Dr. Kwame Nantambu

Key Dates in Grenada's People Revolution

Compiled by Dr. Kwame Nantambu
October 24, 2005
Updated: November 21, 2014

  1. On 11 March 1973, the New Jewel Movement (NJM) was formed, primarily through the merger of the Movement for Assemblies of the People (MAP) led by Maurice Bishop and Kenrick Radix and the Joint Endeavour for Welfare, Education and Liberation (JEWEL) led by Unison Whiteman.

  2. In 1974, the NJM "began to develop along Marxist lines, when (it) began to study the theory of scientific socialism." On 21 January 1974, "Bloody Monday", Rupert Bishop, father of Prime Minister Maurice Bishop, was brutally shot and killed by Eric Gairy's Royal Police Force when they "unleashed a reign of terror" against innocent, unarmed demonstators, including children, on St.George's Carenage.

  3. On 13 March 1979, while the neo- colonialist , "criminal dictator" Eric Gairy was out of the country, the real revolutionaries of the NJM organized "a successful armed takeover of the True Blue army barracks and of the island's sole radio station." The PRG of Grenada was born.

  4. On 15 June 1979, the PRG proclaimed the principles of "equal pay for equal work" and "maternity leave" and established a Woman's Desk in the Ministry of Education and Social Affairs "to monitor and organize improved rights for our women."

  5. In 1980, the PRG established the Center for Popular Education (CPE) based on the principle that "education is the right of all of our people, the responsibility of our revolution and a key to the development of our country."

  6. In 1981, the PRG launched the National In-Service Teacher Education Programme (NISTEP) as "a fundamental departure from the tradition of teacher education that we have inherited in the English-speaking Caribbean."

  7. In 1982, the PRG declared it as the "Year of Economic Construction."

  8. In 1983, the PRG designated it as the "Year of Academic and Political Education." Just as it took Fidel Castro two years to debrainwash the Cuban people of Euro-Spanish mis-education before he declared Cuba a "Communist State" in 1961. Castro wanted to create a "New Cuban." Similarly, Maurice Bishop took four years to debrainwash the Grenadian people of Euro-British mis-education. Maurice Bishop also wanted to create "Education for a New Grenada" a la Fidel Castro in Cuba.

  9. On 12 October 1983, Prime Minister Maurice Bishop was placed under house arrest "at the orders of a clique of army, government and party officials organized by Deputy Prime Minister Bernard Coard."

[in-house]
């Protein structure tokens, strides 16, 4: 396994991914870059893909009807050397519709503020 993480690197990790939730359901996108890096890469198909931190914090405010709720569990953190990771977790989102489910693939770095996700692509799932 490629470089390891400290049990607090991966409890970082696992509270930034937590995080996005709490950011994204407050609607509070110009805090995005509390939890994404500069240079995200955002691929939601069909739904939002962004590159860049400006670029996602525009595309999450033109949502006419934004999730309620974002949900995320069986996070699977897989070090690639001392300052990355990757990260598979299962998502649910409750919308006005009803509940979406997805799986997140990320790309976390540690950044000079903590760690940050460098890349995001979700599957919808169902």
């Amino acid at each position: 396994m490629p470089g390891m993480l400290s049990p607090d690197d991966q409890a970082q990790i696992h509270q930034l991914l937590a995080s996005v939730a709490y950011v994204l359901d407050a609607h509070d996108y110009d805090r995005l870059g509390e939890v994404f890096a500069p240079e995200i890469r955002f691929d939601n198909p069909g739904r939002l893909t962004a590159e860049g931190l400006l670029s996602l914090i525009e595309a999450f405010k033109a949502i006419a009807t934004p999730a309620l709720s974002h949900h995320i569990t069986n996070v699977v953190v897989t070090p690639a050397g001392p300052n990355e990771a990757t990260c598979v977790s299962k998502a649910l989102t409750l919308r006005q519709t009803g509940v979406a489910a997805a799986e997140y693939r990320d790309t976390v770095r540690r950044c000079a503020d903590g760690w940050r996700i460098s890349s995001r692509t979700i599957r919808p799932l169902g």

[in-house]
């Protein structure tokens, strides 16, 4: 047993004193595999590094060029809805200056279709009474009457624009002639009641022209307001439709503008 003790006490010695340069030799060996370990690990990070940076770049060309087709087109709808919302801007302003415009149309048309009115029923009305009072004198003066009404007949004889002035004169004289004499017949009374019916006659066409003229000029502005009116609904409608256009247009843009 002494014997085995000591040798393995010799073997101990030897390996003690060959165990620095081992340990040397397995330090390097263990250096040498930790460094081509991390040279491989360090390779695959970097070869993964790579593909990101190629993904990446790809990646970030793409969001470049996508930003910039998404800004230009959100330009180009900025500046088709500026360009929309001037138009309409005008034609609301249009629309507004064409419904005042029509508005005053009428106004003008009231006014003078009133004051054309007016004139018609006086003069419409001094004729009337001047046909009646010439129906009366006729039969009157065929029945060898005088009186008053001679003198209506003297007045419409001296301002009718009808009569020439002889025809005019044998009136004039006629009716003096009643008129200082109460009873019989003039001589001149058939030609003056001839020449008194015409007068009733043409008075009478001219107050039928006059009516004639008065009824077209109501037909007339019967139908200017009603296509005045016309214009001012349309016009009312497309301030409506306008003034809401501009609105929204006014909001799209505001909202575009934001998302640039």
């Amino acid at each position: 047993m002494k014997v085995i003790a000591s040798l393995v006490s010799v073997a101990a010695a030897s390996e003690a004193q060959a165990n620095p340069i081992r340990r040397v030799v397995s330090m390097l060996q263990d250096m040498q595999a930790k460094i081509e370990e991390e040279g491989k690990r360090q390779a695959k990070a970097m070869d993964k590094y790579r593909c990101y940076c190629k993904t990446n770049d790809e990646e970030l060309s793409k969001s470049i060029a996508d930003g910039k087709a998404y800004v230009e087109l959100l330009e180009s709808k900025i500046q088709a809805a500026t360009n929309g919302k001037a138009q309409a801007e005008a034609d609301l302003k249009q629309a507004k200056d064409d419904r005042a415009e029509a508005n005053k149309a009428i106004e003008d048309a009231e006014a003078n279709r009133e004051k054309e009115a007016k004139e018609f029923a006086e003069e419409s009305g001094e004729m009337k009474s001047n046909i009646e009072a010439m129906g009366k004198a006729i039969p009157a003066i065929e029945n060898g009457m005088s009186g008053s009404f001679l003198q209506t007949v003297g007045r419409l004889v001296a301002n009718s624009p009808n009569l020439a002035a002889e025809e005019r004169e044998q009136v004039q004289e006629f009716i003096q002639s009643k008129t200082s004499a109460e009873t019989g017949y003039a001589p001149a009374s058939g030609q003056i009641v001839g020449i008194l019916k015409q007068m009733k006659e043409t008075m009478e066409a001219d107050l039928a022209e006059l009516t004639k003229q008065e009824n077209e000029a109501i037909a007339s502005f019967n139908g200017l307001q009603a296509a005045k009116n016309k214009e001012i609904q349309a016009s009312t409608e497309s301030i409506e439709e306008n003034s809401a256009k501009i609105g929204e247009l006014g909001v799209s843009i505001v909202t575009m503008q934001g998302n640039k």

In the same way, Prime Minister Dr. Eric Williams put C.L.R. James under house arrest in 1965. C.L.R. James was Dr. Williams' school teacher when Eric Williams was a student Queen's Royal College (QRC). When Eric Wiliams received the "Island Schol" award, C.L.R. James accompained him to Britain.

  10. On 19 October 1983, --- Bernard "Coard's Bloody Wednesday"--- (i) Grenadian "demonstrators went to Bishop's residence and managed to free him"; their battle cry was: "No Bishop, No Revo" and (ii) (namely, Norris Bain, trade union leader, Jacqueline Creft, Minister of Education and Sports and who was pregnant, Fitzroy Bain, trade union leader, Unison Whiteman, Minister of External Affairs and Vincent Noel, trade union leader) were murdered in cold blood at the orders of Coard's clique. The massarce took place at Fort Rupert. The historical significance of this Fort is that when Maurice Bishop came to power in 1979 through armed revolution, there was only one casualty in that exercise, namely, his father Rupert. Bishop then named the Fort after his father who gave his life for his son's successful revolution. In 1983, his son, now Prime Minister Maurice Bishop was brutally assassinated in the same Fort he dedicated to his father.

  11. On 23 October 1983, US President Ronald Reagan "claims" to have received an "urgent, formal request" from five members of the Organization of Eastern Caribbean States (OECS) along with Barbados and Jamaica that the United States should join with them in an effort "to restore order and democracy on the island of Grenada." These governments expressed deep concern to the United States about the "perceived" threat to their national security caused by the Cuban military build-up in Grenada.

  12. On 25 October 1983, under the code-name "Operation Urgent Fury", the United States invaded Grenada with thousands of marines and army rangers in collusion with the neo-colonialist, contemporary geo-political house-servants, as in Prime Ministers, of Barbados, Dominica and Jamaica plus OECS members, who collectively sent 300 soldiers to kill fellow Caribbean peoples in Grenada.

A Luta Continua.

Dr. Kwame Nantambu is a part-time lecturer at Cipriani Labour College and University of the West Indies.

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